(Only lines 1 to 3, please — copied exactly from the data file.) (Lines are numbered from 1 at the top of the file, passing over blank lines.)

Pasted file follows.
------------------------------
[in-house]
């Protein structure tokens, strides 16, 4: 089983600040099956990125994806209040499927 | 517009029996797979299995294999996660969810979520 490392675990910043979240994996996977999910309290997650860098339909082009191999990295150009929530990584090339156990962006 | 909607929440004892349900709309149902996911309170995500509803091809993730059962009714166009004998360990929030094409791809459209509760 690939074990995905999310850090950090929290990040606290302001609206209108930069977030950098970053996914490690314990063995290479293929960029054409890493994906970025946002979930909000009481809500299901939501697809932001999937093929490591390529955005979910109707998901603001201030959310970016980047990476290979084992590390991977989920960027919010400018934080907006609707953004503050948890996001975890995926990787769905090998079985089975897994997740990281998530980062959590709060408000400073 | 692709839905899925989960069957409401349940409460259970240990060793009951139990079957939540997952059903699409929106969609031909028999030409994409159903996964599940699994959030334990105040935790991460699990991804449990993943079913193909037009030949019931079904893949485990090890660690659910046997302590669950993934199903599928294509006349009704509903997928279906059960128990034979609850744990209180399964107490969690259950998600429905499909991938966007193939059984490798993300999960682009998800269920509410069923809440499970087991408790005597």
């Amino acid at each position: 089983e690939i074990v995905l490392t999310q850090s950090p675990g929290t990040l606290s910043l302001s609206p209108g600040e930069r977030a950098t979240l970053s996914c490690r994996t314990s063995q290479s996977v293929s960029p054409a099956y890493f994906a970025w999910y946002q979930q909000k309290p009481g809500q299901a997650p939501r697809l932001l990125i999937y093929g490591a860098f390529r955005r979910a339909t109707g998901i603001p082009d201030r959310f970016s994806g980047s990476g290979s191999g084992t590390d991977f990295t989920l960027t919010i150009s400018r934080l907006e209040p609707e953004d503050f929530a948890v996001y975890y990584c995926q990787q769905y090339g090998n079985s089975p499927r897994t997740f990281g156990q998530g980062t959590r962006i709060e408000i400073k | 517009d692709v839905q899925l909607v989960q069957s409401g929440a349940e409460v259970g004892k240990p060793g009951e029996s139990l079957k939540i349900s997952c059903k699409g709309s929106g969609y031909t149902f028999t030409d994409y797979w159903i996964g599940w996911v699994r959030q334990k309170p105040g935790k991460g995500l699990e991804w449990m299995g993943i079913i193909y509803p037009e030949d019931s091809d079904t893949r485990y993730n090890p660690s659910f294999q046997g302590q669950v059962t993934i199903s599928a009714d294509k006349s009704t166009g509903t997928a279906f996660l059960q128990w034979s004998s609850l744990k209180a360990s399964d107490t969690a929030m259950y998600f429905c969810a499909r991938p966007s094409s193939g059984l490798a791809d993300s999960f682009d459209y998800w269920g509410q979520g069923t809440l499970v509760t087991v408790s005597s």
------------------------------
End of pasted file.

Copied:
[in-house]
């Protein structure tokens, strides 16, 4: 089983600040099956990125994806209040499927 | 517009029996797979299995294999996660969810979520 490392675990910043979240994996996977999910309290997650860098339909082009191999990295150009929530990584090339156990962006 | 909607929440004892349900709309149902996911309170995500509803091809993730059962009714166009004998360990929030094409791809459209509760 690939074990995905999310850090950090929290990040606290302001609206209108930069977030950098970053996914490690314990063995290479293929960029054409890493994906970025946002979930909000009481809500299901939501697809932001999937093929490591390529955005979910109707998901603001201030959310970016980047990476290979084992590390991977989920960027919010400018934080907006609707953004503050948890996001975890995926990787769905090998079985089975897994997740990281998530980062959590709060408000400073 | 692709839905899925989960069957409401349940409460259970240990060793009951139990079957939540997952059903699409929106969609031909028999030409994409159903996964599940699994959030334990105040935790991460699990991804449990993943079913193909037009030949019931079904893949485990090890660690659910046997302590669950993934199903599928294509006349009704509903997928279906059960128990034979609850744990209180399964107490969690259950998600429905499909991938966007193939059984490798993300999960682009998800269920509410069923809440499970087991408790005597």
């Amino acid at each position: 089983e690939i074990v995905l490392t999310q850090s950090p675990g929290t990040l606290s910043l302001s609206p209108g600040e930069r977030a950098t979240l970053s996914c490690r994996t314990s063995q290479s996977v293929s960029p054409a099956y890493f994906a970025w999910y946002q979930q909000k309290p009481g809500q299901a997650p939501r697809l932001l990125i999937y093929g490591a860098f390529r955005r979910a339909t109707g998901i603001p082009d201030r959310f970016s994806g980047s990476g290979s191999g084992t590390d991977f990295t989920l960027t919010i150009s400018r934080l907006e209040p609707e953004d503050f929530a948890v996001y975890y990584c995926q990787q769905y090339g090998n079985s089975p499927r897994t997740f990281g156990q998530g980062t959590r962006i709060e408000i400073k | 517009d692709v839905q899925l909607v989960q069957s409401g929440a349940e409460v259970g004892k240990p060793g009951e029996s139990l079957k939540i349900s997952c059903k699409g709309s929106g969609y031909t149902f028999t030409d994409y797979w159903i996964g599940w996911v699994r959030q334990k309170p105040g935790k991460g995500l699990e991804w449990m299995g993943i079913i193909y509803p037009e030949d019931s091809d079904t893949r485990y993730n090890p660690s659910f294999q046997g302590q669950v059962t993934i199903s599928a009714d294509k006349s009704t166009g509903t997928a279906f996660l059960q128990w034979s004998s609850l744990k209180a360990s399964d107490t969690a929030m259950y998600f429905c969810a499909r991938p966007s094409s193939g059984l490798a791809d993300s999960f682009d459209y998800w269920g509410q979520g069923t809440l499970v509760t087991v408790s005597s």